Ana Maria Alvarez
Ana Maria Alvarez is a Los Angeles-based choreographer, dancer, educator, and organizer whose work traverses the worlds of social dance, political activism, community organizing, and art-making. Her work is deeply inspired by her upbringing as a Cuban American raised primarily in the Southeastern United States by two labor union organizers and educators. She’s had the privilege of studying and shaping her movement palate with master artists such as Katherine Dunham, Idalberto Bandera Sidó (Ballet Folklórico Cutumba), Jawole Willa Jo Zollar (Urban Bush Women), Ann Cooper Albright, Julio Jean, and Dr. Eleanor Gwynn. She’s also traveled extensively throughout South America and the Caribbean to study, practice, and perform Tango and Afro-Cuban movement practices (specifically Timba, Rueda de Casino, Rumba, Comparsa and Gaga).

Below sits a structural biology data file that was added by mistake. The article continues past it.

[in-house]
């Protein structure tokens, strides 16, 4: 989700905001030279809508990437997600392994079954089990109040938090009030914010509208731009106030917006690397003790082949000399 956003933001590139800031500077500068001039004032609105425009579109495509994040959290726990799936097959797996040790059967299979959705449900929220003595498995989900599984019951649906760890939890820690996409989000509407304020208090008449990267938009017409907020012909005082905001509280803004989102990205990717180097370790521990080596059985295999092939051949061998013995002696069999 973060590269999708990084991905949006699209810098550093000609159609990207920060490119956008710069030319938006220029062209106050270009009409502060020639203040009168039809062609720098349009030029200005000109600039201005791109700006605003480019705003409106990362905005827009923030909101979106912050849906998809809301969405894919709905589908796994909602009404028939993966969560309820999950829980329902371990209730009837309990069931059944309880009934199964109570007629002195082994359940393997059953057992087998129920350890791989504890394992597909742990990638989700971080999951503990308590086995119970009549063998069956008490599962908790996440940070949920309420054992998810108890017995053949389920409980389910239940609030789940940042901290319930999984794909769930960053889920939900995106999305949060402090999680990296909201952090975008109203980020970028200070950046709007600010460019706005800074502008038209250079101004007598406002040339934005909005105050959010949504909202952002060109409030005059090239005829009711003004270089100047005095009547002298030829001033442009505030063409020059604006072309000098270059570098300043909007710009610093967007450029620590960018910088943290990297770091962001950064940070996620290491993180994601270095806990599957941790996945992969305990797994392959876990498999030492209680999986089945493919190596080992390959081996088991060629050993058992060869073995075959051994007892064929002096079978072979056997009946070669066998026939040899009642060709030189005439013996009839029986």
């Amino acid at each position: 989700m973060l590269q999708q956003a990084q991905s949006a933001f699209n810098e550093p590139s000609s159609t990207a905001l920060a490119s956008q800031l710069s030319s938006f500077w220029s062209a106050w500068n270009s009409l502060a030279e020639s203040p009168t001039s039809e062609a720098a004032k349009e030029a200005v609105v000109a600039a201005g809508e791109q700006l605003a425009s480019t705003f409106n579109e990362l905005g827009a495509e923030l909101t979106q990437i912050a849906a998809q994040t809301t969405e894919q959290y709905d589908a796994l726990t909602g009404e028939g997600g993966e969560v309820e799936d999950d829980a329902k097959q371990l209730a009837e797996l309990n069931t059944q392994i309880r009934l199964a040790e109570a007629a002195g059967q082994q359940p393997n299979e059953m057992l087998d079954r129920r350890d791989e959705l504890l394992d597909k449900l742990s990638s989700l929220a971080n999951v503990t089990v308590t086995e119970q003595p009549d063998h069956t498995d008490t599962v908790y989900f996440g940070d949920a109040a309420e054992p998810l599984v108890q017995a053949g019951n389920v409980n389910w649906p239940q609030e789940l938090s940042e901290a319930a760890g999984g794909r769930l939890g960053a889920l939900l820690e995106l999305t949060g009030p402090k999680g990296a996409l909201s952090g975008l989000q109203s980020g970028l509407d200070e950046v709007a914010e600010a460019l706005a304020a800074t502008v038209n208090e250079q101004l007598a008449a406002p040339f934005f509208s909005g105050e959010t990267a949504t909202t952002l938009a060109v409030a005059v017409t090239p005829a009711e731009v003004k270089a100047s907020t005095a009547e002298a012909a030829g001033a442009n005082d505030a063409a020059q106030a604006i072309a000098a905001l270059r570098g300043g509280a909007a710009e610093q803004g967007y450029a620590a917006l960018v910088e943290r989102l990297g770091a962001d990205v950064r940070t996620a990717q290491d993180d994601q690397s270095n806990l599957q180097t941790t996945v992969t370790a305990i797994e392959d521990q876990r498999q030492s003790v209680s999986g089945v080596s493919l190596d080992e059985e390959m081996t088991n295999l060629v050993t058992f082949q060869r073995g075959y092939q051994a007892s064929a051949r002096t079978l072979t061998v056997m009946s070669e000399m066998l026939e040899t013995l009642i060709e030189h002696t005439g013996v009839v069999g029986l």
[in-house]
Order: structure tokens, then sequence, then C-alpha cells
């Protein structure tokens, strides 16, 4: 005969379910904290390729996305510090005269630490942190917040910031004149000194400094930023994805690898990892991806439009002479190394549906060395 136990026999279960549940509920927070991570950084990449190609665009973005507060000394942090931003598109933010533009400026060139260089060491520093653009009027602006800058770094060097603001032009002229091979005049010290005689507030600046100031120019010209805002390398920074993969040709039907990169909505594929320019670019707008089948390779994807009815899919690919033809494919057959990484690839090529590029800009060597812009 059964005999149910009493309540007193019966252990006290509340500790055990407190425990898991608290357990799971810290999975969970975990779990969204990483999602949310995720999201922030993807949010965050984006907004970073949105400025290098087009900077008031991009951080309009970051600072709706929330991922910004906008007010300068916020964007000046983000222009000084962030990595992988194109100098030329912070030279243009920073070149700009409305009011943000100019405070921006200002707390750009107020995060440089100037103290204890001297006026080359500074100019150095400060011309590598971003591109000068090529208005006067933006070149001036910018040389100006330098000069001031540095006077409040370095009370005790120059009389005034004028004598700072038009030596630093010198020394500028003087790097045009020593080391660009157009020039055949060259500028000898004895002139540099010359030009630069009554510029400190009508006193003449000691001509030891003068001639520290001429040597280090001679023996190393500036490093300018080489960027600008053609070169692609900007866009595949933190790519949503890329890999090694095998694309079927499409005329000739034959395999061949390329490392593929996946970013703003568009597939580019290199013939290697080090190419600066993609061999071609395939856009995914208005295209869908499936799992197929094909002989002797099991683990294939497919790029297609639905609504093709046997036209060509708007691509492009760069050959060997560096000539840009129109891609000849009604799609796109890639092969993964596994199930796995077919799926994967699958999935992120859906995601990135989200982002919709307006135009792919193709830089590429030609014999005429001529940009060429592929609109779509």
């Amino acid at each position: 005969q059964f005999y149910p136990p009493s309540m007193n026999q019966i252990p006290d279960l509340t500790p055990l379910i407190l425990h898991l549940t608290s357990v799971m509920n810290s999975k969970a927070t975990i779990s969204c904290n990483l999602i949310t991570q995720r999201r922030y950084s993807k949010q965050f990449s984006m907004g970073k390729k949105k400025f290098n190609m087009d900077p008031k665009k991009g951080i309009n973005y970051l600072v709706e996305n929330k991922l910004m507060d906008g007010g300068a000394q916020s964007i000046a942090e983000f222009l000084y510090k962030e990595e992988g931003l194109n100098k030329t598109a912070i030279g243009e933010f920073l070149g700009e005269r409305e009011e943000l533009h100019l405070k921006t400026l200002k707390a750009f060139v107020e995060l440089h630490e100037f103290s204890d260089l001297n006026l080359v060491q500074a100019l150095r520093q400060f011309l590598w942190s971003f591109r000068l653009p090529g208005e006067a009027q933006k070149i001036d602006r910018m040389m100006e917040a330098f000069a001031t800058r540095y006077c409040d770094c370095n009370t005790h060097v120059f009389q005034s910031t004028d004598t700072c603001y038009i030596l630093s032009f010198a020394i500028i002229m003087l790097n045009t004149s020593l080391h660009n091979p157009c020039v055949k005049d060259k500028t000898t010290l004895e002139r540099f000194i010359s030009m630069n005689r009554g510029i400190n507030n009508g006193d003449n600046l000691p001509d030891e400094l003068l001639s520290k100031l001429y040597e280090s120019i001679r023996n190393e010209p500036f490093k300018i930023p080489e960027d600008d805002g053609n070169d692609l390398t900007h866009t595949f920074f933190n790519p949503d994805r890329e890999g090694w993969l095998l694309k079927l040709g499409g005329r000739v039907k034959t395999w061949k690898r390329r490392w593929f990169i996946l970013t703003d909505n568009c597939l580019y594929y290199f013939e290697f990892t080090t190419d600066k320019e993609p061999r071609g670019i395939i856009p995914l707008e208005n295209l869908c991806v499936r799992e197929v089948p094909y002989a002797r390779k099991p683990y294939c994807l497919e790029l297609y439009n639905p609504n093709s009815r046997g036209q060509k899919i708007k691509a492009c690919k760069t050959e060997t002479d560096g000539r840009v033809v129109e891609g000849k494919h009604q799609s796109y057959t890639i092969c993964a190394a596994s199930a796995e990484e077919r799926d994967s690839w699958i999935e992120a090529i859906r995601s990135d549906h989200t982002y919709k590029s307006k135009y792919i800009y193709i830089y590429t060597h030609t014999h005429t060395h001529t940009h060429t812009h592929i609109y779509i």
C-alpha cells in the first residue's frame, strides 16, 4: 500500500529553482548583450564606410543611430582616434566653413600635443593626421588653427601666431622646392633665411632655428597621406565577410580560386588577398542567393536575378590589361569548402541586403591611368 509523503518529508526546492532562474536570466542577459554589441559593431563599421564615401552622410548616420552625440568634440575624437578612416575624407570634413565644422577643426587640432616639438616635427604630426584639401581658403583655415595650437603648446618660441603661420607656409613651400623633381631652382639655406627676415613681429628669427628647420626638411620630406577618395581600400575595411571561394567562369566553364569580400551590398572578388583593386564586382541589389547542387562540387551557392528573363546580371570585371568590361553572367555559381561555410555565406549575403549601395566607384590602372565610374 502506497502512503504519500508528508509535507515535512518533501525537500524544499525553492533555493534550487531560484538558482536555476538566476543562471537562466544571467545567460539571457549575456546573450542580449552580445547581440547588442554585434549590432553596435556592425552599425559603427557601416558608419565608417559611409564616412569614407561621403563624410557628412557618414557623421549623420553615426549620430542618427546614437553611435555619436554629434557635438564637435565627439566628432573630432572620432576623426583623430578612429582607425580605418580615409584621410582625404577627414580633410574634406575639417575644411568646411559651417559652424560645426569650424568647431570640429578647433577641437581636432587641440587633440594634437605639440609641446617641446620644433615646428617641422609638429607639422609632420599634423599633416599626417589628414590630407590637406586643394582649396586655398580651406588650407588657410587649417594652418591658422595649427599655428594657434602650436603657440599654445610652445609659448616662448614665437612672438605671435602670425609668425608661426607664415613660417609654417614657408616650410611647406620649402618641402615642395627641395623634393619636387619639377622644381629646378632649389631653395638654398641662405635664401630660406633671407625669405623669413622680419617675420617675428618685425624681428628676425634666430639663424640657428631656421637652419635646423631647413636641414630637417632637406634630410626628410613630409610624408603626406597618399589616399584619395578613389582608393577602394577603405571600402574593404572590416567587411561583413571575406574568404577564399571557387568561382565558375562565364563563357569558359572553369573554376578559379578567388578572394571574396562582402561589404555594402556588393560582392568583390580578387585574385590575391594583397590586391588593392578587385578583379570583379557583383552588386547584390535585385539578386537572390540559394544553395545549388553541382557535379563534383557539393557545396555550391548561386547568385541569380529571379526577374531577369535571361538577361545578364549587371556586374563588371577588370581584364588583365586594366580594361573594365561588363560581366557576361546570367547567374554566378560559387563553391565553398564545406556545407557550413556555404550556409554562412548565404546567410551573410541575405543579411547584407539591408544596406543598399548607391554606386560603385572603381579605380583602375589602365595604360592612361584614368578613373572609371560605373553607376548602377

She received a Bachelor of Arts in Dance and Politics from Oberlin College and a Master of Fine Arts in Choreography from UCLA’s Department of World Arts and Cultures. Her thesis work, which explored “Latin Dance” (specifically Salsa) as a way to express social resistance within the US immigration battle, became the impetus for founding CONTRA-TIEMPO. In 2005, she founded CONTRA-TIEMPO Urban Latin Dance Theater to be a space where she could take on big social ideas on the concert stage, centering social dance forms and narratives of the African and Latin diasporas.